At the end of May 2007 I began programming a software rasterizer which I ended up using in my GP2X demo that I entered in the GBAX 2007 Coding Competition. You can check out the finished demo at pouet.net . Check out the screenshot below:
My first implementation was based on Nicolas Capens article about advanced rasterization. In his article he describes a block based apporoach using edge equations to rasterize triangles.
I implemented this approach and used blocks of 8x8 pixels. I do the perspective correction at the corners of the blocks and within each block I use linear interpolation for the varying parameters. It works quite well and the block based appoach also allows a hirarchical depth test which could speed up scenes with a high depth complexity. The rasterizer is coded entirely with fixed point math (as the GP2X does not have floating point hardware) and can interpolate an arbitrary number of integer attributes across the triangle. I also programmed a vertex transformation and clipping pipeline. At the end I am now able to use vertex and pixel shaders coded in C++ with my rasterizer.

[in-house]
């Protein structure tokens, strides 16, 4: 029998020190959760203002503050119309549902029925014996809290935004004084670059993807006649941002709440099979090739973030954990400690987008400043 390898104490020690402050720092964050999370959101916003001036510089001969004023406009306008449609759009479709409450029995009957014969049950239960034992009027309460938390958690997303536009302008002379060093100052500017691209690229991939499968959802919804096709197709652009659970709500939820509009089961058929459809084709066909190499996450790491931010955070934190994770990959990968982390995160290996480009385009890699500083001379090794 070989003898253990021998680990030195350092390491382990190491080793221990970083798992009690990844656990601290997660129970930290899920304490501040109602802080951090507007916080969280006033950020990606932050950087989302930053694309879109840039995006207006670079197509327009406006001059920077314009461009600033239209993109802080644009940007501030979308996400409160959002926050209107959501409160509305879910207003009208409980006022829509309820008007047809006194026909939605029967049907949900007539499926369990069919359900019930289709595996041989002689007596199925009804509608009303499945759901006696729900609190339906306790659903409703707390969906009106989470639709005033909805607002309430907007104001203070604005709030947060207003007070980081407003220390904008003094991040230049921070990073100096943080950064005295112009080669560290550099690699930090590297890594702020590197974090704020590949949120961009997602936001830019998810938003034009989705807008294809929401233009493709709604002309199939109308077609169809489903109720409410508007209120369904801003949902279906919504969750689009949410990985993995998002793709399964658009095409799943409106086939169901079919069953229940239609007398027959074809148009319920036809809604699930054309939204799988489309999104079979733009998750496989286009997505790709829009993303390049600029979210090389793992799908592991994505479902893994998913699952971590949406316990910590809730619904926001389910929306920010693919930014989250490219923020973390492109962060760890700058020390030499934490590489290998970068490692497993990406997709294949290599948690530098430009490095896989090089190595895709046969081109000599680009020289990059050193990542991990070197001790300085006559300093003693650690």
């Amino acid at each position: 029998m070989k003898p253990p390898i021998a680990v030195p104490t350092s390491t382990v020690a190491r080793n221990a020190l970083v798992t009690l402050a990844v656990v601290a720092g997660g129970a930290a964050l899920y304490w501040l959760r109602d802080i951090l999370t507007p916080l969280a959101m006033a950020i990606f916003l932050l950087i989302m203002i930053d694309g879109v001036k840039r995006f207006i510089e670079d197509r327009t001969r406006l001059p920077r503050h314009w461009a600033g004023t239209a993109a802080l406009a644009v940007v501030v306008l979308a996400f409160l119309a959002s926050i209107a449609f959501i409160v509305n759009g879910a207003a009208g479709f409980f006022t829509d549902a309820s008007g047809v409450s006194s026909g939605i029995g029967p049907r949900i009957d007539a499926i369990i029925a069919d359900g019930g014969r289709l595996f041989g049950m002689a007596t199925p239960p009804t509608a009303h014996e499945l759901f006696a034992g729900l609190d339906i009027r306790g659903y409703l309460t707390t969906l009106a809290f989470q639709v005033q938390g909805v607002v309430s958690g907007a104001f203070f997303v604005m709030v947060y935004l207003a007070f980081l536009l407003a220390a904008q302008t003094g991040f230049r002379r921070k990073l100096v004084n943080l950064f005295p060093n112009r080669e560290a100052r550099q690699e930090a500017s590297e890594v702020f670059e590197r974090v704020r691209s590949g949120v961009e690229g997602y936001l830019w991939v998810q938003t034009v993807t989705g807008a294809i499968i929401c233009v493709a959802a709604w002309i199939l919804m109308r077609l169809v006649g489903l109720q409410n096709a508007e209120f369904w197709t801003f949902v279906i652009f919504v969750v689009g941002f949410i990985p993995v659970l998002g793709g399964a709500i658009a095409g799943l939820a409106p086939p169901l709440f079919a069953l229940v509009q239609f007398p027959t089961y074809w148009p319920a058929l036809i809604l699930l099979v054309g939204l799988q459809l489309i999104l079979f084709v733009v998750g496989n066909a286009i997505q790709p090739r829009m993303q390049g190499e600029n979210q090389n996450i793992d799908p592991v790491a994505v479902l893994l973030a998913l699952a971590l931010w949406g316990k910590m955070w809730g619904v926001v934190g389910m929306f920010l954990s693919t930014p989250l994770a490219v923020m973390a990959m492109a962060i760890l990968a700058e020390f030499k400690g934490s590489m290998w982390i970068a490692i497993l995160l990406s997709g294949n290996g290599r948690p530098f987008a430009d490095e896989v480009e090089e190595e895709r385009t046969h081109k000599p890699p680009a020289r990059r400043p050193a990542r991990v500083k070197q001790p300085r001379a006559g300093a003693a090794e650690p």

In my GP2X demo some scenes were quite slow. The block based approach seemd to have quite some performance problems especially with small triangles as at least a whole 8x8 block of pixels was scanned.
I reimplemented the triangle rasterizer to use a scanline based approach just the way Chris Hecker describes it in his articles on Perspective Texture Mapping. First I implemented a version which only did affine (perspective incorrect) interpolation and it turned out to be 50-100% faster than the block based approach. But this version also had a lot of rendering errors since the perspective correction was missing. I then implemented the subdividing affine method as described in Chris Heckes articles (so that I didn't need to do the perspective division for each pixel) which worked quite well and gave acceptable results. It naturally was slower than the affine version but still 30-60% faster than the block based approach.
Now in the final version the programmer can enable/disable perspective correction depending on what kind of geometry he wants to render (e.g. billboards don't need perspective correction as they face the camera). This gives the best performance.
Below you can find the source code. If you have a hard time finding out how to use it just drop me a line. It's released under the BSD license, so you are free to use this in a commercial product. In this case, although you are not required to, I would like you to give me a donation.
Trenkis Software Renderer Resources:
You might also want to check out my OpenGL ES-CL 1.0 implementation Fusion2X based on this software renderer.